Of the four other areas that have been open all winter and spring, Hintertux (0/410cm / 0/164”) has the most terrain open with 30km (19 miles) of runs, about half of its terrain, still open as we near the start of summer and a good healthy snows depth.
The Stubai (10/375cm / 4/150”) has recently announced it is extending its season (for the third or fourth time now?) to June 6th , when it had originally said it planned to close in fact. That’s the same date as the Pitztal (256/327cm / 103/131”), which had extended from its usual season end in late April during most years. The Kitzsteinhorn (0/340cm / 0/134”), above Kaprun, is also open with 16km (10 miles) of runs skiable.
Three ski areas are open in Switzerland still, although one of these, Engelberg (0/600cm / 0/240″), is due to call it a day on 20-21 this coming weekend. It has had Europe’s deepest reported base for much of this year. By contrast, Zermatt (0/165cm / 0/66″) is approaching a year of operating since it re-opened following Switzerland’s one and only lockdown last spring 2020. It has 25km (167 miles) of Europe’s highest altitude runs open. Crans Montana (0/60cm / 0/24″) is the other Swiss option still open, with 8km (5 miles) of runs open into June, most of it the one long run down from the glacier, thanks to its season extension. It reported fresh snowfall on those open slopes on Tuesday morning.
It is only a little over a week now until summer skiing is due to begin at Les 2 Alpes in the French Alps, which remarkably will be the first time a French resort has offered lift-assisted skiing on groomed runs in 2021! Val d’Isere and Tignes will follow next month. Lifts are already operating in summer mode at some French areas, including Chamonix, with Alpe d’Huez warning of high avalanche danger due to all the snowfall there still lying deep on the upper mountain and subject to destabilising factors in the spring thaw.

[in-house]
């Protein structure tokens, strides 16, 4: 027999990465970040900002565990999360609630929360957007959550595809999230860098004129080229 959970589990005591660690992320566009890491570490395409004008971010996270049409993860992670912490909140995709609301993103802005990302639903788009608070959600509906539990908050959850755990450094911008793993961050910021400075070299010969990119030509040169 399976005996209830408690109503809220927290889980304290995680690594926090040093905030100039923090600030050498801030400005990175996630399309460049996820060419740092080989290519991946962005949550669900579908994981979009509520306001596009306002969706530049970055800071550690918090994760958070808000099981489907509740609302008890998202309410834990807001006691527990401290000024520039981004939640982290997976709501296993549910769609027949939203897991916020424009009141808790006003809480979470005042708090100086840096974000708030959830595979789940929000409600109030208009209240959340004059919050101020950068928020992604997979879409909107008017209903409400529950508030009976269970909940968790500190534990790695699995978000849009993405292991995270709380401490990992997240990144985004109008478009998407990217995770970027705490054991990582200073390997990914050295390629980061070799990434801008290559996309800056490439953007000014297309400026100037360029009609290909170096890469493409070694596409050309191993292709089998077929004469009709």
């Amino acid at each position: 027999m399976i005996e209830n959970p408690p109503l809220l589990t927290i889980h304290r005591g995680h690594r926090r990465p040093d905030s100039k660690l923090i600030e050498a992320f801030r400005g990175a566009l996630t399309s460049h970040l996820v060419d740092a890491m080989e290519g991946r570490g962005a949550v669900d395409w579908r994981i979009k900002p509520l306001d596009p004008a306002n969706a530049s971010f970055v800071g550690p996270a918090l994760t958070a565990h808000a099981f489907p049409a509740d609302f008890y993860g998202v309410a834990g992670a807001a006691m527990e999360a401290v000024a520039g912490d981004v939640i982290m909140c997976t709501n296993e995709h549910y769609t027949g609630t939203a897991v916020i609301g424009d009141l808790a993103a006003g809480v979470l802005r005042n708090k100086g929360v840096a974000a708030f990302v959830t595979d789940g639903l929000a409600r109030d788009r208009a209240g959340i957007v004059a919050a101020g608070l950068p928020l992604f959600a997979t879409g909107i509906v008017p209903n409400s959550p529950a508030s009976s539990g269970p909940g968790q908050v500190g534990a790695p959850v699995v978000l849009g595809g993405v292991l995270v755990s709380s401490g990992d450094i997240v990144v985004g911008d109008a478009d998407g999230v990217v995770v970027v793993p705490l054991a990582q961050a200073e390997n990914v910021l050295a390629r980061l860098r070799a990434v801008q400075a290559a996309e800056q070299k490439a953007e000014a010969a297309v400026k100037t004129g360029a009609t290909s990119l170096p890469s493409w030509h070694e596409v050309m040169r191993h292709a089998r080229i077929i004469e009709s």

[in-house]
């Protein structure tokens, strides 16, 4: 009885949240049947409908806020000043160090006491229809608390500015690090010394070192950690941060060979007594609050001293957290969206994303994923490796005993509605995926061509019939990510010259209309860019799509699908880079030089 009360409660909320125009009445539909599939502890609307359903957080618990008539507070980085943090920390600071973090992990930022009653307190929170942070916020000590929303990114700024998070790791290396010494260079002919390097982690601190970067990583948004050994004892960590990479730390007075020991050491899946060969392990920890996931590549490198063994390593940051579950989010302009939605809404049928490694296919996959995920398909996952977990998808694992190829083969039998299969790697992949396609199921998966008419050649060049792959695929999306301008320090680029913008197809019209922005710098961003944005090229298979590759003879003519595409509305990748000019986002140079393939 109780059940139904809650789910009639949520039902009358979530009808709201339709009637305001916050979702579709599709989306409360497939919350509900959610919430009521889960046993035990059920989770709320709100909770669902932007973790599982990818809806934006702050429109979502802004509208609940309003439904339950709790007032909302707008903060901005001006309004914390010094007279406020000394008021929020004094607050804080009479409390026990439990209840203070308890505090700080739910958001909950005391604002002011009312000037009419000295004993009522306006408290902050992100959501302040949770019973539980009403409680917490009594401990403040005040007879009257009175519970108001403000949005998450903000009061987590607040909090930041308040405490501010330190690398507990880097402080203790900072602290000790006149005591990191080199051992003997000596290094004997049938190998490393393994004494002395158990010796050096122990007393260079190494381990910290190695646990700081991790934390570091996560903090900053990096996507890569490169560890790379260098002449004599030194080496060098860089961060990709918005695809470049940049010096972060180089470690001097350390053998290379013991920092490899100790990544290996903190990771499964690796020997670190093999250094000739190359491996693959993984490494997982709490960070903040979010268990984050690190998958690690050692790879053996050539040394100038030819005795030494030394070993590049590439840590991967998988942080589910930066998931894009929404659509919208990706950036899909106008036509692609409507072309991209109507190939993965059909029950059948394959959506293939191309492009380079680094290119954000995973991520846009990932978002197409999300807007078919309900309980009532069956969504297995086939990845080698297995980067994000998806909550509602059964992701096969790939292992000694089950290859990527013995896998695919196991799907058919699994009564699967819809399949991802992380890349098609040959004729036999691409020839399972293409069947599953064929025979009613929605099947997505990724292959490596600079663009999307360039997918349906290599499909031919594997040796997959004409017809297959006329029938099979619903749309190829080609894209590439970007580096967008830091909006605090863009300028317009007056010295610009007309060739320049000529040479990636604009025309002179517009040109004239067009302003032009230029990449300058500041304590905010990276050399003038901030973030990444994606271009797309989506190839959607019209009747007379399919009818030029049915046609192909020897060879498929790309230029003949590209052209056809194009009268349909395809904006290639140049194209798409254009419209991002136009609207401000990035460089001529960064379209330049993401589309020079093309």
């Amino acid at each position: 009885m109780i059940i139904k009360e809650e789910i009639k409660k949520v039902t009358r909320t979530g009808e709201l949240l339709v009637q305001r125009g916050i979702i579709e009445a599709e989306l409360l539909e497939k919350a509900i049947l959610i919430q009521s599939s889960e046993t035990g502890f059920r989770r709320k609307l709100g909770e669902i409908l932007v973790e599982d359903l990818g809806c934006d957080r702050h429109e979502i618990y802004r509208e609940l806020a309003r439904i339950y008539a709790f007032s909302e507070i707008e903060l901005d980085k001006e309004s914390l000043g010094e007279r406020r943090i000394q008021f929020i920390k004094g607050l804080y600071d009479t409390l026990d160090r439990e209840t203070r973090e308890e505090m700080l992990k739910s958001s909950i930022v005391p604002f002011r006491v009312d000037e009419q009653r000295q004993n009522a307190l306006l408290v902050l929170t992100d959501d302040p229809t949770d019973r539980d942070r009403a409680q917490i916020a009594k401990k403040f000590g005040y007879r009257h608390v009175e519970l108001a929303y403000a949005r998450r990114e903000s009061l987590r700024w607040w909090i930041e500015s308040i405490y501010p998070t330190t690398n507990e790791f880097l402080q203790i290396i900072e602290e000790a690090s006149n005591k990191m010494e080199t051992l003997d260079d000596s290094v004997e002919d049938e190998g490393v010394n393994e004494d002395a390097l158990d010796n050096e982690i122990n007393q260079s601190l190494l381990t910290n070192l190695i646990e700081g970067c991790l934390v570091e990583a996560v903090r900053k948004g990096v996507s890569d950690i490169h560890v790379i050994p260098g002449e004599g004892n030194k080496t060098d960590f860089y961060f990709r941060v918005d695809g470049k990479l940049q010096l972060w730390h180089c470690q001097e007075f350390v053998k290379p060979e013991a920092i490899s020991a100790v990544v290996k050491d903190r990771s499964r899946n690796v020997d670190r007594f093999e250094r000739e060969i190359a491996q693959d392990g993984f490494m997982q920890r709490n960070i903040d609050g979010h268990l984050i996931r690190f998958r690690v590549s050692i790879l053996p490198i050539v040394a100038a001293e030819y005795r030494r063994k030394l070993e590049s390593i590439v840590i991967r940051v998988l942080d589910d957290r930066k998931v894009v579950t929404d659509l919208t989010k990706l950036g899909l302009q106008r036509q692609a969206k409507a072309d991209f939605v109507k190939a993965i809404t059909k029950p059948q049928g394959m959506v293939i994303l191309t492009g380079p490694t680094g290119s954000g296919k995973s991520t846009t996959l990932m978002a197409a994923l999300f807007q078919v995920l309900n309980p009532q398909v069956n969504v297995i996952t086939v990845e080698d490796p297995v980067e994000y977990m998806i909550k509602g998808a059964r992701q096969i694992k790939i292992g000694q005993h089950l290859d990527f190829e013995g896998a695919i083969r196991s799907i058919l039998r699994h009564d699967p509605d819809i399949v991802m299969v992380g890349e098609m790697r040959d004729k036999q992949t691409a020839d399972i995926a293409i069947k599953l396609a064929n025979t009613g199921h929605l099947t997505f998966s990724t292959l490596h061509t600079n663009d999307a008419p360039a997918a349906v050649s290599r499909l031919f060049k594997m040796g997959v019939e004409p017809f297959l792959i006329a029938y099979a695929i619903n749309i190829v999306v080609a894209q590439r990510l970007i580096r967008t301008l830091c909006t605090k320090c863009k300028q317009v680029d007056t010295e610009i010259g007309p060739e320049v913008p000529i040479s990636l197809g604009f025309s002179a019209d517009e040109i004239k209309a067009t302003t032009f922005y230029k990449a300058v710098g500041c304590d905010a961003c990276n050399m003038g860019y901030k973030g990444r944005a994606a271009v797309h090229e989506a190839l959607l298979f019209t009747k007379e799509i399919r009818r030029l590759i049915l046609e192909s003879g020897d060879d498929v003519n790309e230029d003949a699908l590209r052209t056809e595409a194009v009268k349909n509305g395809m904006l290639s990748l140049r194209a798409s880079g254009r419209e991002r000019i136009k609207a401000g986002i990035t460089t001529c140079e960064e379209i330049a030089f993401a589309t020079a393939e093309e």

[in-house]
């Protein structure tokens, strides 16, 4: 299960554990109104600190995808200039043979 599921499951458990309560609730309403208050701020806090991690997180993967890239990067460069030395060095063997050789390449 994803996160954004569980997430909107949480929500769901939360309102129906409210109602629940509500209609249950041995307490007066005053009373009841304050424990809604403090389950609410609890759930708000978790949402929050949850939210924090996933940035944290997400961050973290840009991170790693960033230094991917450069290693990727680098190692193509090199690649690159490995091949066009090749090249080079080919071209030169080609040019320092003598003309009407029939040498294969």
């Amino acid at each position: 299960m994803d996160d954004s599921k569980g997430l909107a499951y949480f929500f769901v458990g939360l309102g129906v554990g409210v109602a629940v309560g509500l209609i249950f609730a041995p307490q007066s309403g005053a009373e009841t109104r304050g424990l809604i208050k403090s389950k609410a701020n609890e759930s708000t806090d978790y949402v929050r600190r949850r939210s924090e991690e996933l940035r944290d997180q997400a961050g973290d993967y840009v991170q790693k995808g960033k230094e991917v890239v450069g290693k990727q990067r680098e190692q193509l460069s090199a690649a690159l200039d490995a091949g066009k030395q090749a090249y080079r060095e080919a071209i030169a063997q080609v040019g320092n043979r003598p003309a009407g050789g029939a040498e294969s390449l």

We may also be a little more than a week away from the start of Italy’s ski season with Passo Stelvio also targeting May 29th as their opening day, just as they were the first in Italy to open after the first lockdown last season. In the meantime, the Italian national cross country ski squad have been training in perfect conditions upon the Presena glacier this past week. What of the weather? Well, it has been classic spring skiing, with the best conditions in the morning. However, it remains cool and, even in the afternoons, most glaciers have remained at or below freezing. Some light snowfalls have been reported as clouds have moved through, mixed in with sunny days. Monday saw snow down to around 1000m altitude in some parts of the Alps. Verbier posted pictures of resort-level snow in the morning, although it had largely gone from that low and altitude by lunchtime.
ALPS FORECAST| There’s more of the same for the Alps in the forecast with temperatures up at and above 3,000m altitude remaining at or below freezing day and night and a mix of sunshine and occasional, generally, light snow showers. Down in the valleys, the afternoon highs will be more like 10 to 20 degrees above freezing and precipitation will be rain, not snow.